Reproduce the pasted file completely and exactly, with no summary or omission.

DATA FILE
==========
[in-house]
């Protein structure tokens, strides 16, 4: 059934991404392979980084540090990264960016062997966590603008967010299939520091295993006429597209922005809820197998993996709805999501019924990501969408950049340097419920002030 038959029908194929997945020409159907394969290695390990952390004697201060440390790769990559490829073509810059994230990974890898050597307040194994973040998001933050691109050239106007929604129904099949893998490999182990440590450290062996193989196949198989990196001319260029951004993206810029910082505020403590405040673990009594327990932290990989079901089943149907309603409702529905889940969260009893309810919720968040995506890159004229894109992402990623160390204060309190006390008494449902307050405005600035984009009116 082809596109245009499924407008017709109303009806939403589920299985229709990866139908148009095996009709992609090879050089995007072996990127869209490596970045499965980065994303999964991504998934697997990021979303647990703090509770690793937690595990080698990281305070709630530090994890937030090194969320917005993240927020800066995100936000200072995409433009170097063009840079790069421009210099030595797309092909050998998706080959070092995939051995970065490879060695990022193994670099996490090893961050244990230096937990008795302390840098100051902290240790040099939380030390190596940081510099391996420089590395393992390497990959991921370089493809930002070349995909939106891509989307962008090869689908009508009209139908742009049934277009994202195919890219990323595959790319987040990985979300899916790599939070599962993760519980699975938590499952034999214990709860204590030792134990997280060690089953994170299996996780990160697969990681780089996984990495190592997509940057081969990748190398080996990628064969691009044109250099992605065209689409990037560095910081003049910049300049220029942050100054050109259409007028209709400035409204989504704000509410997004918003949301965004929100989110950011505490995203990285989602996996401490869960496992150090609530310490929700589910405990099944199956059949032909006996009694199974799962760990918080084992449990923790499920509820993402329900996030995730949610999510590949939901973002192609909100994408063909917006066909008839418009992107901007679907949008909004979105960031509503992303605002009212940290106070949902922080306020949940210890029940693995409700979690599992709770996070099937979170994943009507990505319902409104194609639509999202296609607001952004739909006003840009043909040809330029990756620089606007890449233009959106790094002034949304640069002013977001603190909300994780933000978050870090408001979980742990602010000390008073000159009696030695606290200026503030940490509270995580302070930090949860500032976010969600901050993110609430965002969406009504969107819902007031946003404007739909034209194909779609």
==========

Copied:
[in-house]
């Protein structure tokens, strides 16, 4: 059934991404392979980084540090990264960016062997966590603008967010299939520091295993006429597209922005809820197998993996709805999501019924990501969408950049340097419920002030 038959029908194929997945020409159907394969290695390990952390004697201060440390790769990559490829073509810059994230990974890898050597307040194994973040998001933050691109050239106007929604129904099949893998490999182990440590450290062996193989196949198989990196001319260029951004993206810029910082505020403590405040673990009594327990932290990989079901089943149907309603409702529905889940969260009893309810919720968040995506890159004229894109992402990623160390204060309190006390008494449902307050405005600035984009009116 082809596109245009499924407008017709109303009806939403589920299985229709990866139908148009095996009709992609090879050089995007072996990127869209490596970045499965980065994303999964991504998934697997990021979303647990703090509770690793937690595990080698990281305070709630530090994890937030090194969320917005993240927020800066995100936000200072995409433009170097063009840079790069421009210099030595797309092909050998998706080959070092995939051995970065490879060695990022193994670099996490090893961050244990230096937990008795302390840098100051902290240790040099939380030390190596940081510099391996420089590395393992390497990959991921370089493809930002070349995909939106891509989307962008090869689908009508009209139908742009049934277009994202195919890219990323595959790319987040990985979300899916790599939070599962993760519980699975938590499952034999214990709860204590030792134990997280060690089953994170299996996780990160697969990681780089996984990495190592997509940057081969990748190398080996990628064969691009044109250099992605065209689409990037560095910081003049910049300049220029942050100054050109259409007028209709400035409204989504704000509410997004918003949301965004929100989110950011505490995203990285989602996996401490869960496992150090609530310490929700589910405990099944199956059949032909006996009694199974799962760990918080084992449990923790499920509820993402329900996030995730949610999510590949939901973002192609909100994408063909917006066909008839418009992107901007679907949008909004979105960031509503992303605002009212940290106070949902922080306020949940210890029940693995409700979690599992709770996070099937979170994943009507990505319902409104194609639509999202296609607001952004739909006003840009043909040809330029990756620089606007890449233009959106790094002034949304640069002013977001603190909300994780933000978050870090408001979980742990602010000390008073000159009696030695606290200026503030940490509270995580302070930090949860500032976010969600901050993110609430965002969406009504969107819902007031946003404007739909034209194909779609």